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Labels business Hexagon up for sale

Wednesday, 18 April 2018
By Print 21 Online Article

Hexagon’s Rapid Labels, Auckland.

Private equity firm Mercury Capital is looking for a buyer for Hexagon Holdings – its trans-Tasman label making business that includes Adhesif Labels and Hally Labels.

Goldman Sachs NZ is handling the sale and is expected to set up an auction in coming weeks, according to a report in The Australian Financial Review.

“Investment bank Goldman Sachs has been shopping Hexagon and its management team to potential suitors in recent weeks, pitching the company as the leading Australasian labels platform with about $40 million in annual earnings,” says AFR’s Street Talk.

Auckland-based Hexagon – owned by Mercury Capital and NZ businessman Tom Sturgess – owns eight label manufacturing facilities across New Zealand and Australia, including Adhesif Labels (Auckland, Sydney), Hally Labels (Auckland, Brisbane, Christchurch, Sydney), Kiwi Labels (Christchurch) and Rapid Labels (Auckland).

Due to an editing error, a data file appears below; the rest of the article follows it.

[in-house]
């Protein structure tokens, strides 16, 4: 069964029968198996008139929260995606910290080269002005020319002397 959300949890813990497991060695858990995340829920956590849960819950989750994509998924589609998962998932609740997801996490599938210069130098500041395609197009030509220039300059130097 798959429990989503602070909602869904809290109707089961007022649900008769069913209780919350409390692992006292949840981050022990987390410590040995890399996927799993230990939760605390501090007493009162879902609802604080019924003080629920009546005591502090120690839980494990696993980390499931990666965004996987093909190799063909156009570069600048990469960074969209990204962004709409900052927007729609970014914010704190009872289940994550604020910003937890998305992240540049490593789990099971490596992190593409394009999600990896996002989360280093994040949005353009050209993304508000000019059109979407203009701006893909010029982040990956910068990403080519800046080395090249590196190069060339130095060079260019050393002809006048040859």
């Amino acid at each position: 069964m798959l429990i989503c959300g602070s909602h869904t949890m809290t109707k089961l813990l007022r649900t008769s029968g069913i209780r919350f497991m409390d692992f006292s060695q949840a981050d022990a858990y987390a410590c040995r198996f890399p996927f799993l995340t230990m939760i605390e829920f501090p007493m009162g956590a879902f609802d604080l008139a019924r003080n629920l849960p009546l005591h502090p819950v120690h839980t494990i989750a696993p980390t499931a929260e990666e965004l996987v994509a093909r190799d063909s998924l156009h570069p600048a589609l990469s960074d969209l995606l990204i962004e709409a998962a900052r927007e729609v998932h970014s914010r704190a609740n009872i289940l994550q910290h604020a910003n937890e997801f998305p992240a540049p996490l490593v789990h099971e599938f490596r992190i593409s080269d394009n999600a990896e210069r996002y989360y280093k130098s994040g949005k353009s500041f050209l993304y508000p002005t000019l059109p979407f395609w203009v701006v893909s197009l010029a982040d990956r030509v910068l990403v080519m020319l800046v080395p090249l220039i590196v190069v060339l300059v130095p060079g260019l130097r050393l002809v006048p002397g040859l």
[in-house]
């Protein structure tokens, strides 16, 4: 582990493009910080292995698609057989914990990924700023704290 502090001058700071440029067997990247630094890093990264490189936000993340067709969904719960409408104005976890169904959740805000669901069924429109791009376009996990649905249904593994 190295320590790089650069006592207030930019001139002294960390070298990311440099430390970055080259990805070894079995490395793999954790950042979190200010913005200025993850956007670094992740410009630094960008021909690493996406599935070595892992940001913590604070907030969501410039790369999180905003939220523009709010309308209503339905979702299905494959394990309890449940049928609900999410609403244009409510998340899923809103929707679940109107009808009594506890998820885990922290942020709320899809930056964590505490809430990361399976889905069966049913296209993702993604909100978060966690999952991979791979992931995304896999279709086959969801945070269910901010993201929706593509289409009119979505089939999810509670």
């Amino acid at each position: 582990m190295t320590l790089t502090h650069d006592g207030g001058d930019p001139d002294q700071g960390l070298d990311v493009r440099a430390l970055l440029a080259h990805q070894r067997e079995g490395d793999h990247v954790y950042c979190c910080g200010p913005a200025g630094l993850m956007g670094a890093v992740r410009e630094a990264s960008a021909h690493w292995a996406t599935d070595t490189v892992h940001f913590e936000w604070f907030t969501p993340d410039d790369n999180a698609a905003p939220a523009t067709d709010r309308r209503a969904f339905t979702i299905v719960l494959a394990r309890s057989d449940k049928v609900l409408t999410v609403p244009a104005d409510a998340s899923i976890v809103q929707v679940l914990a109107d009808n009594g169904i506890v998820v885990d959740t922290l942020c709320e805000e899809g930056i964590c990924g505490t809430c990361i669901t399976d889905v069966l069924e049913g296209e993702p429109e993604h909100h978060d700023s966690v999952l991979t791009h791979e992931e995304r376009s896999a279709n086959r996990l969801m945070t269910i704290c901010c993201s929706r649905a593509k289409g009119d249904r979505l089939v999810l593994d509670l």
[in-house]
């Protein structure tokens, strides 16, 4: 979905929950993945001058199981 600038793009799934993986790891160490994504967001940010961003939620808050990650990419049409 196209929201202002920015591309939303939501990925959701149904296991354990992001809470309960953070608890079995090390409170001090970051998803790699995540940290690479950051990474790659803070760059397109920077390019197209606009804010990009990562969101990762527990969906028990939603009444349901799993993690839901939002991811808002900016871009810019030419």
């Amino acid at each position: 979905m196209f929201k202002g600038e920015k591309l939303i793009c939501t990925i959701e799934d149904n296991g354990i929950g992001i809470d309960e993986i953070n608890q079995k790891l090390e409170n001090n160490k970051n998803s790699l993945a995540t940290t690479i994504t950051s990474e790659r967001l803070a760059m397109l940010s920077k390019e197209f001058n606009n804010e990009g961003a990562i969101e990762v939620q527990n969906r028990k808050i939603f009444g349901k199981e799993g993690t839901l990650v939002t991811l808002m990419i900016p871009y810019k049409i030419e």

“Hexagon will be on the radar of cashed-up Australian and global private equity firms,” according to the report. “The business is expected to be worth $300 million to $400 million, which means it is big enough for global firms to consider and small enough to be offered to domestic buyout shops.” 

Hexagon was formed by Mercury Capital after the merger of Blue Star [NZ] Print Group’s label businesses, Panprint and Kiwi Labels, with three other labels companies. It shares common directors and owners with Blue Star NZ – the printing business formerly owned by CHAMP Private Equity – but is run separately.

“While Hexagon shares common directors with Blue Star Group, the two groups are operationally separate, in recognition of the significant differences between label converting and commercial print,” says Hexagon’s website.

Hexagon businesses employ 520 staff across ten production facilities. 

Hexagon acquired family-owned trans-Tasman label converter Hally Group in 2015.

Hally Labels last week moved into a new purpose-built facility in Sydney as it prepared to launch its Hally Express five-day turnaround service on the Australian market.

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